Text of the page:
Those who have seen Agrizzi’s explosive full affidavit say he will detail how, on a separate occasion, Watson told him that he had instructed Zuma to call former Hawks head Anwa Dramat to quash the criminal investigation into Bosasa.
Investigators of the commission have in their possession a recording of Watson boasting about his relationship with Zuma and his ability to influence him in relation to the NPA.
They will also rely on phone signals to corroborate the information provided to them by Agrizzi to confirm that Watson was in Nkandla at the time Agrizzi will allege he was.
So far, a team of investigators working for the commission have also corroborated information that Myeni, who is known to be a Zuma proxy, called for a meeting with Agrizzi and Watson, allegedly to discuss the quashing of the Hawks probe into Bosasa and the pending criminal prosecution by the NPA.
The commission heard last week that Myeni showed the two men confidential information from the NPA at a meeting at the Sheraton hotel in Pretoria. The investigators have found that the carpet in Agrizzi’s photos of the meeting match the Sheraton hotel’s floor.
Agrizzi is expected to testify under oath that Myeni showed them the police docket on Bosasa and was then instructed to urgently kill the case.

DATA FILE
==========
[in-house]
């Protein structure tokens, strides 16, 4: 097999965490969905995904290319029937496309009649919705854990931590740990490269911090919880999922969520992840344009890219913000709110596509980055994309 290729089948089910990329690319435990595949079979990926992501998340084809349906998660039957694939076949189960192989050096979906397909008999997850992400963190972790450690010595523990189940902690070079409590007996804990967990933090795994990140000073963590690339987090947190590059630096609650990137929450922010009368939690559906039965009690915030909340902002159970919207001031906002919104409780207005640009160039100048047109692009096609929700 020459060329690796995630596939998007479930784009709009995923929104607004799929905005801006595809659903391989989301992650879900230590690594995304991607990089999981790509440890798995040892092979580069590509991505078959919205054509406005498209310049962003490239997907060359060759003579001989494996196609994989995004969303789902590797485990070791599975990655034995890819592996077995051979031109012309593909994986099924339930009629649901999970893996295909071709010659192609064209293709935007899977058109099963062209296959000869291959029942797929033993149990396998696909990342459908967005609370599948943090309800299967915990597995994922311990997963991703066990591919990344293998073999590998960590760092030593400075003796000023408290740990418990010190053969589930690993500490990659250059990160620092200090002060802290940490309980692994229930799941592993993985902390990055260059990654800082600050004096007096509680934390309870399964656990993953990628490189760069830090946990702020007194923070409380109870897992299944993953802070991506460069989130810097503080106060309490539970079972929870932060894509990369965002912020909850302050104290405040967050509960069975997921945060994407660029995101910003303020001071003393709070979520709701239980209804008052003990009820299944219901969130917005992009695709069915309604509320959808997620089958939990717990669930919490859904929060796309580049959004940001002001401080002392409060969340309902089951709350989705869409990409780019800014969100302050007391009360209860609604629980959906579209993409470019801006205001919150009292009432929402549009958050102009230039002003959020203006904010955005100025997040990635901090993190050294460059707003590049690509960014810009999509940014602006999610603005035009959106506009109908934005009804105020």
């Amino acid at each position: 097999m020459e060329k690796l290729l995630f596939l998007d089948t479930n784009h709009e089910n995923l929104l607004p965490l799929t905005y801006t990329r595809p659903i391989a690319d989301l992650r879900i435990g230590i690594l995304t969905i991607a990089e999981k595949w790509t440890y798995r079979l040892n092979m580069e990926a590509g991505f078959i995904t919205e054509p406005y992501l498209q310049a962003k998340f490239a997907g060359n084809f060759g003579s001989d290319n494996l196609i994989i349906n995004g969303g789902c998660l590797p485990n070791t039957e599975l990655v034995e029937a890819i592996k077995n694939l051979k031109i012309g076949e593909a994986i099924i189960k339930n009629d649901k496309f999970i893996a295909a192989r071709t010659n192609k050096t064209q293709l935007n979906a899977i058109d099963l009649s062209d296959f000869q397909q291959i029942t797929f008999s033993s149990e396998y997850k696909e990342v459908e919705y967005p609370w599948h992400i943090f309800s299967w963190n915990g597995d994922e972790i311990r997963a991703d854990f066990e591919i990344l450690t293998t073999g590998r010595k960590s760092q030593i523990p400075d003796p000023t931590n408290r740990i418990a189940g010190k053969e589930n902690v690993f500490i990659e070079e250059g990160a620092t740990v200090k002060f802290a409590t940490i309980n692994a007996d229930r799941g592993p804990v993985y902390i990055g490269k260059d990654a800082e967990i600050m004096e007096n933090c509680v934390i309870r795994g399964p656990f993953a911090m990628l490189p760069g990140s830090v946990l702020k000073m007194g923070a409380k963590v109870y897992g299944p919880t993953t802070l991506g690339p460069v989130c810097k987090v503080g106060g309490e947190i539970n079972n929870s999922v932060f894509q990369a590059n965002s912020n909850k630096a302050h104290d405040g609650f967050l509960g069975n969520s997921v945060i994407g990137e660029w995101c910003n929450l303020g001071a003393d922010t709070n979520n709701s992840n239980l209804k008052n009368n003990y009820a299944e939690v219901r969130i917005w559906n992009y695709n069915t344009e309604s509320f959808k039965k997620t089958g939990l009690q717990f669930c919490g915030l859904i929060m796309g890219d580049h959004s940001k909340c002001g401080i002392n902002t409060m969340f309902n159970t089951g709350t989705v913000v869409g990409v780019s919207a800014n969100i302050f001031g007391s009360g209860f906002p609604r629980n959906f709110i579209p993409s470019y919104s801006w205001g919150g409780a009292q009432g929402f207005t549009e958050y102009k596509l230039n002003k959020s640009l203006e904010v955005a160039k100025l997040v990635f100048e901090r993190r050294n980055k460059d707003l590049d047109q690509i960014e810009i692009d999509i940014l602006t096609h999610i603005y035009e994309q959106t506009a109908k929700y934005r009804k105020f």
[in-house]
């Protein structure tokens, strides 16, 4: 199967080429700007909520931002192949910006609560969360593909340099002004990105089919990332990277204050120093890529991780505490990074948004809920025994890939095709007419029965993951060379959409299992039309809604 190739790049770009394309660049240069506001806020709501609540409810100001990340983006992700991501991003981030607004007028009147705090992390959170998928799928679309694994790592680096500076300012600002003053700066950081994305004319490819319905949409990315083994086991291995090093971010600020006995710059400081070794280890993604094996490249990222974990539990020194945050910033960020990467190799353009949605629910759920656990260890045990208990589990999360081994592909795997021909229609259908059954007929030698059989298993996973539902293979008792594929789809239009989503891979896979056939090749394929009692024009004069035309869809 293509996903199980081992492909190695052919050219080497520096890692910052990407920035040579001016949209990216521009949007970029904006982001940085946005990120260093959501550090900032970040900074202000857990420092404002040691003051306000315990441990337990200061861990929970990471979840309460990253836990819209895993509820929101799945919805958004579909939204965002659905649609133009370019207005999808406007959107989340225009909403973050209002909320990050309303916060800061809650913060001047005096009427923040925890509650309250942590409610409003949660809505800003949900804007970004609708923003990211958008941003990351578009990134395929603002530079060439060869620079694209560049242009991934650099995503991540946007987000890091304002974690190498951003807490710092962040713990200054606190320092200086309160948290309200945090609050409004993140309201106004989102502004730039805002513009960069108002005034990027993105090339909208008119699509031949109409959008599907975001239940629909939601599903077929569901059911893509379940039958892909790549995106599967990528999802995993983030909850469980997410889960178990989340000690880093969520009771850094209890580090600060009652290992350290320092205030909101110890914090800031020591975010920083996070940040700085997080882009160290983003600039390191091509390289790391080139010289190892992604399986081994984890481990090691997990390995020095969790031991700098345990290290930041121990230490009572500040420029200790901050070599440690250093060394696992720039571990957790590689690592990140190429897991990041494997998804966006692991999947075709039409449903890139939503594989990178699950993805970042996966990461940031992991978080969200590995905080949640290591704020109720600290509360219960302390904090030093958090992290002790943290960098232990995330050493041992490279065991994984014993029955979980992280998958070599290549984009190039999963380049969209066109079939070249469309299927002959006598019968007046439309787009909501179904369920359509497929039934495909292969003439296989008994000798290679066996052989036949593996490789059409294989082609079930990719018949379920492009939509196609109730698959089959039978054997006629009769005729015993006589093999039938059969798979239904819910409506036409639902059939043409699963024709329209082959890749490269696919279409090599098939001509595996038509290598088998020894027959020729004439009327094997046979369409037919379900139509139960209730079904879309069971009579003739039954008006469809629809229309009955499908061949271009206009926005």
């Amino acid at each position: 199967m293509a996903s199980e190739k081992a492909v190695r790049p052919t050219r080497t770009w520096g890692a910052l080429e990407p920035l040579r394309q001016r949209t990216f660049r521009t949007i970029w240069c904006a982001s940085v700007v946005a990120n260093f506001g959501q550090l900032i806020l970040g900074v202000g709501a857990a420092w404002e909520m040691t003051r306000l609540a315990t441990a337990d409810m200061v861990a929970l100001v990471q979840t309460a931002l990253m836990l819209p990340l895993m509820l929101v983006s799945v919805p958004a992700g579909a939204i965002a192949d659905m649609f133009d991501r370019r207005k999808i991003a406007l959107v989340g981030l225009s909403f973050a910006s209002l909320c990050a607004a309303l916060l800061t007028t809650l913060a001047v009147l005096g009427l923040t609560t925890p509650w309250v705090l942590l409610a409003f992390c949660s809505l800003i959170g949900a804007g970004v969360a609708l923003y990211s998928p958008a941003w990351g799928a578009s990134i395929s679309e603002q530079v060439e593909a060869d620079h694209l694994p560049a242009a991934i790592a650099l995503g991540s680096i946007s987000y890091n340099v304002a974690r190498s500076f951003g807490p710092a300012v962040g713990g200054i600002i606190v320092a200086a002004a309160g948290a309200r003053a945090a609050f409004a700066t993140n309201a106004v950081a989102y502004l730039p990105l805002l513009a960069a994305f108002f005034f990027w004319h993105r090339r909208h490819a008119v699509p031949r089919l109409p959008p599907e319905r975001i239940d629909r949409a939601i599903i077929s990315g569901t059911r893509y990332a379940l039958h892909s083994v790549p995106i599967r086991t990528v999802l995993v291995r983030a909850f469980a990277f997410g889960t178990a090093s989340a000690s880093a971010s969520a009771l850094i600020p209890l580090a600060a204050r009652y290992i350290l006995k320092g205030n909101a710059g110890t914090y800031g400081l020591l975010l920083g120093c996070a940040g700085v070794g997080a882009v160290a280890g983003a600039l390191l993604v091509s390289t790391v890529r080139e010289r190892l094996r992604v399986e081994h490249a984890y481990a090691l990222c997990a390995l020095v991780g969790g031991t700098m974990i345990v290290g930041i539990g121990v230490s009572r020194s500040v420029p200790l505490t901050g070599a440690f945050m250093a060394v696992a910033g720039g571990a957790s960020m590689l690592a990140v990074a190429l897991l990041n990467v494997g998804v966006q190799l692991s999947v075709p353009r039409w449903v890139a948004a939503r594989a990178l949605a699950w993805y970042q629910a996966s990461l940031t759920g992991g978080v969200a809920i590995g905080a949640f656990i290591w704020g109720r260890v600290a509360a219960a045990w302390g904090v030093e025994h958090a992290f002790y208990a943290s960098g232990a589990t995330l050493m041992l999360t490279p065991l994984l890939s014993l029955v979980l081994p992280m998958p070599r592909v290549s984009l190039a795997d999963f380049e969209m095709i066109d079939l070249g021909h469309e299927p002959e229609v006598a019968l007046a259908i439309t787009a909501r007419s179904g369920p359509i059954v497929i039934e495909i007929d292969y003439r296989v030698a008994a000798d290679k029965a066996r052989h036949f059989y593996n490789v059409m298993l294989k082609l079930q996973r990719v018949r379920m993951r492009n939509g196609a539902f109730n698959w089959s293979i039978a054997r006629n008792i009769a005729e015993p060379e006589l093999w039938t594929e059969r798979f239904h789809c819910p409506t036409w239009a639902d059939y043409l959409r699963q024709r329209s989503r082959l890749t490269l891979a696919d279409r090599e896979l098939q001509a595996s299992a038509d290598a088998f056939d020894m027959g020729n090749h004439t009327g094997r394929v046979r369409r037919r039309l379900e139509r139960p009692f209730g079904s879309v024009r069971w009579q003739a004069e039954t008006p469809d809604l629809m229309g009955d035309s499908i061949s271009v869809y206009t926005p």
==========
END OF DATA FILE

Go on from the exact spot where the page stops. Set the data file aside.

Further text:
The Hawks have been investigating Bosasa for more than a decade, with their newest head, Godfrey Lebeya, telling parliament in November that the case would be finalised by December. There has been no movement since.
The NPA has been sitting on a “prosecution-ready” report from the Special Investigating Unit on its probe into four tenders awarded to Bosasa by the department of correctional services, worth more than R1.5bn, for 10 years now.
Contacted for comment, Jiba denied stalling the Bosasa case, saying she tried to fast-track it. She said she has already approached the commission to dispute Agrizzi’s testimony and said she did not receive a cent from Bosasa or anyone linked to it.
“I can subject myself to the commission now because it’s so untrue,” Jiba said. She was ready to be cross-examined on the matter.
“He said I received R100,000 a month since 2011. That’s over R10m. If I got that money, why did I subject myself to all of this at the NPA … I would have resigned.”
Jiba said she wants the police to get to the bottom of who took money from Bosasa in her name. This was echoed by Mrwebi, who said he has approached the commission to refute Agrizzi’s version. He said he would give his version under oath and apply to cross-examine Agrizzi. “In the first place I have not dealt with the Bosasa docket,” Mrwebi said.
The two were suspended after President Cyril Ramaphosa instituted inquiries into their fitness to occupy office. The inquiries relate to how the state handled the case against former police crime intelligence boss Richard Mdluli.
Zuma’s spokesperson, Vukile Mathabela, did not respond to questions sent to him. Myeni did not respond to questions either.
– Sunday Times